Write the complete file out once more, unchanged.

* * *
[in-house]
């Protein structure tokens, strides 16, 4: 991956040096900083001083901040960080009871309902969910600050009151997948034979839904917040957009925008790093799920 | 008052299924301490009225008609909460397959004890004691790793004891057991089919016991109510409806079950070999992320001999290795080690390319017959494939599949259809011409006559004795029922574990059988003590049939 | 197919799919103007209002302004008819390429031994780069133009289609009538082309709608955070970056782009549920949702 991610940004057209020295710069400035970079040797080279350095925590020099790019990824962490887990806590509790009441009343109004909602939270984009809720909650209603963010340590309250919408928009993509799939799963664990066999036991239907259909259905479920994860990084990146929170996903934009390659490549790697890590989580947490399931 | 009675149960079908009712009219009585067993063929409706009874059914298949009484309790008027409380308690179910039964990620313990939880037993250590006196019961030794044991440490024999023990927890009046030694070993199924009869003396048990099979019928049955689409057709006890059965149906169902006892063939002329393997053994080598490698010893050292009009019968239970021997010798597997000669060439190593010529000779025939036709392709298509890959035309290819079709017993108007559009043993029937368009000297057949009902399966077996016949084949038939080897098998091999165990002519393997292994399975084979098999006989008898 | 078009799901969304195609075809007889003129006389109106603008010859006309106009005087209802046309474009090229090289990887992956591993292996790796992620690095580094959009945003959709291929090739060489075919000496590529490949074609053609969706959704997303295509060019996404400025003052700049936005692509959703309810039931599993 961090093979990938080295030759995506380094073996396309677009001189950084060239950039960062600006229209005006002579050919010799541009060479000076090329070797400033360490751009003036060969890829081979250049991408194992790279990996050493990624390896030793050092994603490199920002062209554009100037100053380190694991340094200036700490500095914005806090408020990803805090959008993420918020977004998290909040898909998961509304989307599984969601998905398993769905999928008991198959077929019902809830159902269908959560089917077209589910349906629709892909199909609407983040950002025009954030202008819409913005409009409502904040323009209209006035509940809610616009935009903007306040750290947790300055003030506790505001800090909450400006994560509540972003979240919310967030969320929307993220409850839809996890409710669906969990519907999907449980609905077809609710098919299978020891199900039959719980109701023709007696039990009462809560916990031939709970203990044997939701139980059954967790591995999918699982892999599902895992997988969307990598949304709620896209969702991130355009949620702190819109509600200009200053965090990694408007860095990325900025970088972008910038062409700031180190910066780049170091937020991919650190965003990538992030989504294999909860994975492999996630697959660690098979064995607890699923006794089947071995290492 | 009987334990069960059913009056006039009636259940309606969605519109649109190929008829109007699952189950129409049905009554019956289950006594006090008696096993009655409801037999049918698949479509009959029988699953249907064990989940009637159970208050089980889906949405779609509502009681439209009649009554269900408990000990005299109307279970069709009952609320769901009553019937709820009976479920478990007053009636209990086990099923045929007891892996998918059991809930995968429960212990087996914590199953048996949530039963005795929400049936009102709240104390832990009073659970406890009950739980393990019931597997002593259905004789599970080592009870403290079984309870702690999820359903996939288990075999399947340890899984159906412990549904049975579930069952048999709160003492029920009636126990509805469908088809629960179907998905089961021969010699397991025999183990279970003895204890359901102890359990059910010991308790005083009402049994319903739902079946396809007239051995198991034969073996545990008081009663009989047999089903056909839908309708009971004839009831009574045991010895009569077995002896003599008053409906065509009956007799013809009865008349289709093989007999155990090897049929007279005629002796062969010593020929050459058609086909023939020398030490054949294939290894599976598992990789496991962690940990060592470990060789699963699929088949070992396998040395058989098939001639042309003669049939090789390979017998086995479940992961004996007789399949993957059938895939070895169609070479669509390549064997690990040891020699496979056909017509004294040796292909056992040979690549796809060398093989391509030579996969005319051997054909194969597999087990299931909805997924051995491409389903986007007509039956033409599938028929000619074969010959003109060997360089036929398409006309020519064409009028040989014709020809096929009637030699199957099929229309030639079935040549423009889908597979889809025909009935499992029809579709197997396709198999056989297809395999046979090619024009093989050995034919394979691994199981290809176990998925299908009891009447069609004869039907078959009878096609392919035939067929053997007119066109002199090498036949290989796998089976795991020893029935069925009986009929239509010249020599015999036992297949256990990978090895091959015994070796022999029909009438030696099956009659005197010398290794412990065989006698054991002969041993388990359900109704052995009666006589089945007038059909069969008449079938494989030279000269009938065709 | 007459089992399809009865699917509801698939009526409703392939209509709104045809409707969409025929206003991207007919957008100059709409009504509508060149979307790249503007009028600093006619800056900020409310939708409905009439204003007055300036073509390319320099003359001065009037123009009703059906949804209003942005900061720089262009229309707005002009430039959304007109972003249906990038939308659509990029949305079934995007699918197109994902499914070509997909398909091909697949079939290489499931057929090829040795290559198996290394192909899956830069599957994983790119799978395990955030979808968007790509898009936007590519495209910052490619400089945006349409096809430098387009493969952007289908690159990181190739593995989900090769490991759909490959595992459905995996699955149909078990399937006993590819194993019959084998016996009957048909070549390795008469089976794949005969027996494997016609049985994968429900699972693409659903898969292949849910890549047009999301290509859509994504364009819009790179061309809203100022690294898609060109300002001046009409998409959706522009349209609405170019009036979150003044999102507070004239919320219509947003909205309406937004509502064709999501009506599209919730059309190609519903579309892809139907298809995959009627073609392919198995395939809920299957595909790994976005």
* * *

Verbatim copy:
[in-house]
């Protein structure tokens, strides 16, 4: 991956040096900083001083901040960080009871309902969910600050009151997948034979839904917040957009925008790093799920 | 008052299924301490009225008609909460397959004890004691790793004891057991089919016991109510409806079950070999992320001999290795080690390319017959494939599949259809011409006559004795029922574990059988003590049939 | 197919799919103007209002302004008819390429031994780069133009289609009538082309709608955070970056782009549920949702 991610940004057209020295710069400035970079040797080279350095925590020099790019990824962490887990806590509790009441009343109004909602939270984009809720909650209603963010340590309250919408928009993509799939799963664990066999036991239907259909259905479920994860990084990146929170996903934009390659490549790697890590989580947490399931 | 009675149960079908009712009219009585067993063929409706009874059914298949009484309790008027409380308690179910039964990620313990939880037993250590006196019961030794044991440490024999023990927890009046030694070993199924009869003396048990099979019928049955689409057709006890059965149906169902006892063939002329393997053994080598490698010893050292009009019968239970021997010798597997000669060439190593010529000779025939036709392709298509890959035309290819079709017993108007559009043993029937368009000297057949009902399966077996016949084949038939080897098998091999165990002519393997292994399975084979098999006989008898 | 078009799901969304195609075809007889003129006389109106603008010859006309106009005087209802046309474009090229090289990887992956591993292996790796992620690095580094959009945003959709291929090739060489075919000496590529490949074609053609969706959704997303295509060019996404400025003052700049936005692509959703309810039931599993 961090093979990938080295030759995506380094073996396309677009001189950084060239950039960062600006229209005006002579050919010799541009060479000076090329070797400033360490751009003036060969890829081979250049991408194992790279990996050493990624390896030793050092994603490199920002062209554009100037100053380190694991340094200036700490500095914005806090408020990803805090959008993420918020977004998290909040898909998961509304989307599984969601998905398993769905999928008991198959077929019902809830159902269908959560089917077209589910349906629709892909199909609407983040950002025009954030202008819409913005409009409502904040323009209209006035509940809610616009935009903007306040750290947790300055003030506790505001800090909450400006994560509540972003979240919310967030969320929307993220409850839809996890409710669906969990519907999907449980609905077809609710098919299978020891199900039959719980109701023709007696039990009462809560916990031939709970203990044997939701139980059954967790591995999918699982892999599902895992997988969307990598949304709620896209969702991130355009949620702190819109509600200009200053965090990694408007860095990325900025970088972008910038062409700031180190910066780049170091937020991919650190965003990538992030989504294999909860994975492999996630697959660690098979064995607890699923006794089947071995290492 | 009987334990069960059913009056006039009636259940309606969605519109649109190929008829109007699952189950129409049905009554019956289950006594006090008696096993009655409801037999049918698949479509009959029988699953249907064990989940009637159970208050089980889906949405779609509502009681439209009649009554269900408990000990005299109307279970069709009952609320769901009553019937709820009976479920478990007053009636209990086990099923045929007891892996998918059991809930995968429960212990087996914590199953048996949530039963005795929400049936009102709240104390832990009073659970406890009950739980393990019931597997002593259905004789599970080592009870403290079984309870702690999820359903996939288990075999399947340890899984159906412990549904049975579930069952048999709160003492029920009636126990509805469908088809629960179907998905089961021969010699397991025999183990279970003895204890359901102890359990059910010991308790005083009402049994319903739902079946396809007239051995198991034969073996545990008081009663009989047999089903056909839908309708009971004839009831009574045991010895009569077995002896003599008053409906065509009956007799013809009865008349289709093989007999155990090897049929007279005629002796062969010593020929050459058609086909023939020398030490054949294939290894599976598992990789496991962690940990060592470990060789699963699929088949070992396998040395058989098939001639042309003669049939090789390979017998086995479940992961004996007789399949993957059938895939070895169609070479669509390549064997690990040891020699496979056909017509004294040796292909056992040979690549796809060398093989391509030579996969005319051997054909194969597999087990299931909805997924051995491409389903986007007509039956033409599938028929000619074969010959003109060997360089036929398409006309020519064409009028040989014709020809096929009637030699199957099929229309030639079935040549423009889908597979889809025909009935499992029809579709197997396709198999056989297809395999046979090619024009093989050995034919394979691994199981290809176990998925299908009891009447069609004869039907078959009878096609392919035939067929053997007119066109002199090498036949290989796998089976795991020893029935069925009986009929239509010249020599015999036992297949256990990978090895091959015994070796022999029909009438030696099956009659005197010398290794412990065989006698054991002969041993388990359900109704052995009666006589089945007038059909069969008449079938494989030279000269009938065709 | 007459089992399809009865699917509801698939009526409703392939209509709104045809409707969409025929206003991207007919957008100059709409009504509508060149979307790249503007009028600093006619800056900020409310939708409905009439204003007055300036073509390319320099003359001065009037123009009703059906949804209003942005900061720089262009229309707005002009430039959304007109972003249906990038939308659509990029949305079934995007699918197109994902499914070509997909398909091909697949079939290489499931057929090829040795290559198996290394192909899956830069599957994983790119799978395990955030979808968007790509898009936007590519495209910052490619400089945006349409096809430098387009493969952007289908690159990181190739593995989900090769490991759909490959595992459905995996699955149909078990399937006993590819194993019959084998016996009957048909070549390795008469089976794949005969027996494997016609049985994968429900699972693409659903898969292949849910890549047009999301290509859509994504364009819009790179061309809203100022690294898609060109300002001046009409998409959706522009349209609405170019009036979150003044999102507070004239919320219509947003909205309406937004509502064709999501009506599209919730059309190609519903579309892809139907298809995959009627073609392919198995395939809920299957595909790994976005």